Is City Hall Property Deed Restricted?

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In 1906 Mr. Edwards and Dr. Harelson donated 4 acres for the construction of a school house at the intersection of Hooper and Sullivan Roads, and stated in the donation that if the property ceased to be used for school purposes, most of it would revert to the Edwards and Harelson heirs. “The Central School” was built on that site, bringing together all of the area one-room school houses under one roof, and giving birth to what became the Central Community School System, resulting in the city now being named “Central.”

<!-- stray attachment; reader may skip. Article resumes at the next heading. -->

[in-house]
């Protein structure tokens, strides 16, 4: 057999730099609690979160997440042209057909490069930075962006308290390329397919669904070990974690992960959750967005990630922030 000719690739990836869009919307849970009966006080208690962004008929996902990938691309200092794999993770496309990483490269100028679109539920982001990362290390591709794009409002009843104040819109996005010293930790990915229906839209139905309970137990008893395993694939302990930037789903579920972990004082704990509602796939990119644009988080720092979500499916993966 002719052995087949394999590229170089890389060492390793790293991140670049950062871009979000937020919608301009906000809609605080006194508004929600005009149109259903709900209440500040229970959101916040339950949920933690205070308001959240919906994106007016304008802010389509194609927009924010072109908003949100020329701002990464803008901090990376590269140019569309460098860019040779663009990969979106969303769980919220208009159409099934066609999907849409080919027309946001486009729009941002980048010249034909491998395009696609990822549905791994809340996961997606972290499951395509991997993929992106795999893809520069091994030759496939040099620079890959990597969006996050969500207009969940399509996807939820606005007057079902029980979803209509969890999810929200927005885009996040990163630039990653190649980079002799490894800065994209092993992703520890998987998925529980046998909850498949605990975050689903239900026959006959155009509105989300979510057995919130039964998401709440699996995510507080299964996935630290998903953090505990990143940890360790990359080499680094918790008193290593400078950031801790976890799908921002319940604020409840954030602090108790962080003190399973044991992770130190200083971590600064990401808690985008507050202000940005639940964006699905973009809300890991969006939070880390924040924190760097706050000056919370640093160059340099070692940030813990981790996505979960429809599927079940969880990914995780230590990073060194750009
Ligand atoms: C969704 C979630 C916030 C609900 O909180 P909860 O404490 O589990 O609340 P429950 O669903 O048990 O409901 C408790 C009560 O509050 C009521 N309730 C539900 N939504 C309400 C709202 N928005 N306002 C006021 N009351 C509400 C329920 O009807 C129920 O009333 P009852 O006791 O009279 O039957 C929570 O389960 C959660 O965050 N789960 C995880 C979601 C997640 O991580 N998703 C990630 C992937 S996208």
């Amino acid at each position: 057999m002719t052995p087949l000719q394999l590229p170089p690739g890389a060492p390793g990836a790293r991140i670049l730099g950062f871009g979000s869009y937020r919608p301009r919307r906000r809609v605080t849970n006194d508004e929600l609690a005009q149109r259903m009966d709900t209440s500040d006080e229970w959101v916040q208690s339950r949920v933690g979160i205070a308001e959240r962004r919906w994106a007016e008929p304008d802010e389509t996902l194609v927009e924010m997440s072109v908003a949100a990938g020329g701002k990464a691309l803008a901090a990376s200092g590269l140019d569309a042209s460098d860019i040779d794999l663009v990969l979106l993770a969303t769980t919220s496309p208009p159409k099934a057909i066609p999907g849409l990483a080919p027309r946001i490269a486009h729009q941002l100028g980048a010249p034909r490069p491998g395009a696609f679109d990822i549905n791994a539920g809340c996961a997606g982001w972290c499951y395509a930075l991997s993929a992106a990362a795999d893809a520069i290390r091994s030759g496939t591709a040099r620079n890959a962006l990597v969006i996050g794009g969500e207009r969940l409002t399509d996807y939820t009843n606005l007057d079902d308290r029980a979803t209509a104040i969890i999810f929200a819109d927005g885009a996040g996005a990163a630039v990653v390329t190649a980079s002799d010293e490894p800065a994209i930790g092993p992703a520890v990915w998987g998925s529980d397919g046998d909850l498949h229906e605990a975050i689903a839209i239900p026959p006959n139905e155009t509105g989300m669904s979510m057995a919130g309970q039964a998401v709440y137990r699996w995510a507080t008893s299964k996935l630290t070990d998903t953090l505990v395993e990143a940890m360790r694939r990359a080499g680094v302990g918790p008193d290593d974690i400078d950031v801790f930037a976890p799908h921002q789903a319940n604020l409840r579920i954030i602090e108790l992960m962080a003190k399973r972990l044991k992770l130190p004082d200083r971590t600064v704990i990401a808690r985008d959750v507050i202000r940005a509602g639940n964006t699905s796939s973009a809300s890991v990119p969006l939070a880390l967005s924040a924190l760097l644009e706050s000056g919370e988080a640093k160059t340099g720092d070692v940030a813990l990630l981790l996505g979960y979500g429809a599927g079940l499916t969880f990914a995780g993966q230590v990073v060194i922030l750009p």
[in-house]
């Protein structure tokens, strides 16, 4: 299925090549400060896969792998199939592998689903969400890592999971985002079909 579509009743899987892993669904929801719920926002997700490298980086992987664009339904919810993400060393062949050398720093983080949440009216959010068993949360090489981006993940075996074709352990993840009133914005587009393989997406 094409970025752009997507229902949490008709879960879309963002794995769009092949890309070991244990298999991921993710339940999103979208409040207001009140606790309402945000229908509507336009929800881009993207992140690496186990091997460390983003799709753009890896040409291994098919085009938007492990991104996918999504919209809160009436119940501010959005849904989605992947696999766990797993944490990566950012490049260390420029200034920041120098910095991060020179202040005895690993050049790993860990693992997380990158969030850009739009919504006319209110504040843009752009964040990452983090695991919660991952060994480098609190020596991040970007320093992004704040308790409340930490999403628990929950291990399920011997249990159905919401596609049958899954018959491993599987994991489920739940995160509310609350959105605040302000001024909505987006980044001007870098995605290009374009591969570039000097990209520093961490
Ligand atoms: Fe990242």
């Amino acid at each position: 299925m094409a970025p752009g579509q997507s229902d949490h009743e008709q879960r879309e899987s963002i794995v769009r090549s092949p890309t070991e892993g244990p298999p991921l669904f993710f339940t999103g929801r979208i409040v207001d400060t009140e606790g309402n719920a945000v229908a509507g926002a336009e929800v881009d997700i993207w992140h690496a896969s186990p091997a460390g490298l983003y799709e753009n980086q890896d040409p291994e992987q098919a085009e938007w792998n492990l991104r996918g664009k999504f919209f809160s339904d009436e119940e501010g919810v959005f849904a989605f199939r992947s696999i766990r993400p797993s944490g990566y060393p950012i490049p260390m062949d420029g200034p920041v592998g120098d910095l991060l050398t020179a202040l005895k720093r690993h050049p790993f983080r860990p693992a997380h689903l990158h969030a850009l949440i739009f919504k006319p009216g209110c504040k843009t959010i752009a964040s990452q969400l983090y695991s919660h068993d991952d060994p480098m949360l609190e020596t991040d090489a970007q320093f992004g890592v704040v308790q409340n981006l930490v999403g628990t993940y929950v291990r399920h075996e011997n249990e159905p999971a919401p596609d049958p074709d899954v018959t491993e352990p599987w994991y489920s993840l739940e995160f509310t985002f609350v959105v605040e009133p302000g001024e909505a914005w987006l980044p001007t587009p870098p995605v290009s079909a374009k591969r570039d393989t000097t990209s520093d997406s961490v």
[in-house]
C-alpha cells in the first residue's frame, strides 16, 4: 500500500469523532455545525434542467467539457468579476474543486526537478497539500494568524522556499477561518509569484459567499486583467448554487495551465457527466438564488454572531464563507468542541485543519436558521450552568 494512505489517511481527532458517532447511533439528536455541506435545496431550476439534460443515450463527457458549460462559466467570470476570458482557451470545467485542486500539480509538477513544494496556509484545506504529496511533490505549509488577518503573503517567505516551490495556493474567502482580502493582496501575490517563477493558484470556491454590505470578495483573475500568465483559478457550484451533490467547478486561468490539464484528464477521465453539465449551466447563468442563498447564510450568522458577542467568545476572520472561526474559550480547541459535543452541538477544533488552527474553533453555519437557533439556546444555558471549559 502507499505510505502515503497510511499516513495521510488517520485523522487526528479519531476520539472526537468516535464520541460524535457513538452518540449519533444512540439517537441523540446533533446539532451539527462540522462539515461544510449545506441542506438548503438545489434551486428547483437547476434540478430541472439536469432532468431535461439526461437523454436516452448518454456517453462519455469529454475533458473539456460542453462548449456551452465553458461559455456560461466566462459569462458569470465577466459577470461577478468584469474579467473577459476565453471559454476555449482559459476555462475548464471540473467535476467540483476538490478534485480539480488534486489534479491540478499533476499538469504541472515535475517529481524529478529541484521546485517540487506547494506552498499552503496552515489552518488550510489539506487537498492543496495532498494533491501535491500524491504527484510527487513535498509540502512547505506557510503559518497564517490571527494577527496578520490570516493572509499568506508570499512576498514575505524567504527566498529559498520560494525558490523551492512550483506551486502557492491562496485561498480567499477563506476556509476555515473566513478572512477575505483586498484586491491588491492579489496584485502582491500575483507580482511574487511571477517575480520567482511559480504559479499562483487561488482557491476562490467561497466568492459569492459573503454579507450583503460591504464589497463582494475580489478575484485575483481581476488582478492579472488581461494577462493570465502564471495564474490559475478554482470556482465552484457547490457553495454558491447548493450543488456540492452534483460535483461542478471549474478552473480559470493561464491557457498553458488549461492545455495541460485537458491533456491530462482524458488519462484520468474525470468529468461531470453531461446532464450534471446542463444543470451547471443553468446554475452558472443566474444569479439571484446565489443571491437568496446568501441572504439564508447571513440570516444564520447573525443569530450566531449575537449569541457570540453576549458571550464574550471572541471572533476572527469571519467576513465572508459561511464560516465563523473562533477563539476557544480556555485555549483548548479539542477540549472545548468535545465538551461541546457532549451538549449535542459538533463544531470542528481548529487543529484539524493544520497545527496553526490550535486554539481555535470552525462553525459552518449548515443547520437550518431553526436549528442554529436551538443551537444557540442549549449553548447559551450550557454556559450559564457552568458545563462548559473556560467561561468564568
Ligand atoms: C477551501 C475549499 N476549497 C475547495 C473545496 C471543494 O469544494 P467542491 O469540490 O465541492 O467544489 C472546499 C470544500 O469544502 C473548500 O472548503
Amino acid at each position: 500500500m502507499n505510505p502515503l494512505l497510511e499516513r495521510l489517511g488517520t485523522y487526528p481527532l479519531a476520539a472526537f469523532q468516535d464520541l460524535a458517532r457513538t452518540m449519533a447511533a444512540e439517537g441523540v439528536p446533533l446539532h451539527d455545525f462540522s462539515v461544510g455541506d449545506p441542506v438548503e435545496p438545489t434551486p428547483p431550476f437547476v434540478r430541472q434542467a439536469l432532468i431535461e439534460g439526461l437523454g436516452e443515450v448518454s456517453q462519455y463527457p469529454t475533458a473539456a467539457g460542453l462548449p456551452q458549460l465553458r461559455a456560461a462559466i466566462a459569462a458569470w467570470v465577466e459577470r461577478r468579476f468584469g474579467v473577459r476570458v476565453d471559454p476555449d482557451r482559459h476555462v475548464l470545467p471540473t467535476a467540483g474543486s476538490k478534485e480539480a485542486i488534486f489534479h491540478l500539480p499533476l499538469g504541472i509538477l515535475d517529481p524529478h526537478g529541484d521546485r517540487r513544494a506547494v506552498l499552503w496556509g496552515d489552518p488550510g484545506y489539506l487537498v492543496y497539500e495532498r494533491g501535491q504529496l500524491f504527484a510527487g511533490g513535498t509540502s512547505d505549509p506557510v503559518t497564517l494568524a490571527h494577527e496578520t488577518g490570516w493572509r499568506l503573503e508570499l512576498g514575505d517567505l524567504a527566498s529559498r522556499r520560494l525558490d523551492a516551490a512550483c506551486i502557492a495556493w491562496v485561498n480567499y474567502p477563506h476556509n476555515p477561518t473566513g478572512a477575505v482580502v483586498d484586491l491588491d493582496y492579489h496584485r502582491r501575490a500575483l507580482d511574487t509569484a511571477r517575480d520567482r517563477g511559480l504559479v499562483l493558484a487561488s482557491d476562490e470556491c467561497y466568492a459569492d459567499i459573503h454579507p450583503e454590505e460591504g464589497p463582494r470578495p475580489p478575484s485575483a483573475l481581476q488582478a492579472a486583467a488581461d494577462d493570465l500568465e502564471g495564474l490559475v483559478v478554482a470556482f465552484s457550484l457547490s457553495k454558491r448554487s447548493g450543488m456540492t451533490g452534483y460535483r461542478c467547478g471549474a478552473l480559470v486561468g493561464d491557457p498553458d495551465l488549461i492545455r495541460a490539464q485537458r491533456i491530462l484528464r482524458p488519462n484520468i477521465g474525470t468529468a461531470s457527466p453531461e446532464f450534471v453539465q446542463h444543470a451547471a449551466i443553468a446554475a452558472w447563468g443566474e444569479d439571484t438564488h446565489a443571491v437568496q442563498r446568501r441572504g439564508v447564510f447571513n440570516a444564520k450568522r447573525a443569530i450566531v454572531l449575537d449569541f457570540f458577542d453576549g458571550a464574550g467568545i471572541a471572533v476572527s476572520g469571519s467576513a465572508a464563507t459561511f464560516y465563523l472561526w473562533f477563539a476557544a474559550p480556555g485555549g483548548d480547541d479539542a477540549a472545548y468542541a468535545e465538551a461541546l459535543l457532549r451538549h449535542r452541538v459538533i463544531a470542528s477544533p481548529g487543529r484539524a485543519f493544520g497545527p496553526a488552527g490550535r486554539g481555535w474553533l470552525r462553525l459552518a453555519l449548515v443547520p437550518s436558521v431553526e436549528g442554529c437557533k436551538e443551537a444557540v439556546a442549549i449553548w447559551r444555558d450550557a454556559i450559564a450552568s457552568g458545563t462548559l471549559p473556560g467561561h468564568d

Now, 112 years later, Central’s Mayor Junior Shelton is attempting to purchase two acres on that site to construct a $5 million City Hall. In early August, attorney and City Council candidate Briton Myer analyzed the property transactions, which caused him concern. There seems to be no evidence that Dr. Harelson ever removed the deed restriction on his interest in the property, and it is unclear whether the deed restriction itself is still in place, making the construction of a City Hall on that property problematic.
Briton Myer shared his concerns with both the School Board and the City, but no response has been issued by either. Central Speaks subsequently requested responses. School Board President David Walker only offered that the School Board attorneys have assured that the two acres can legally be sold. Mayor Shelton has declined to respond at all.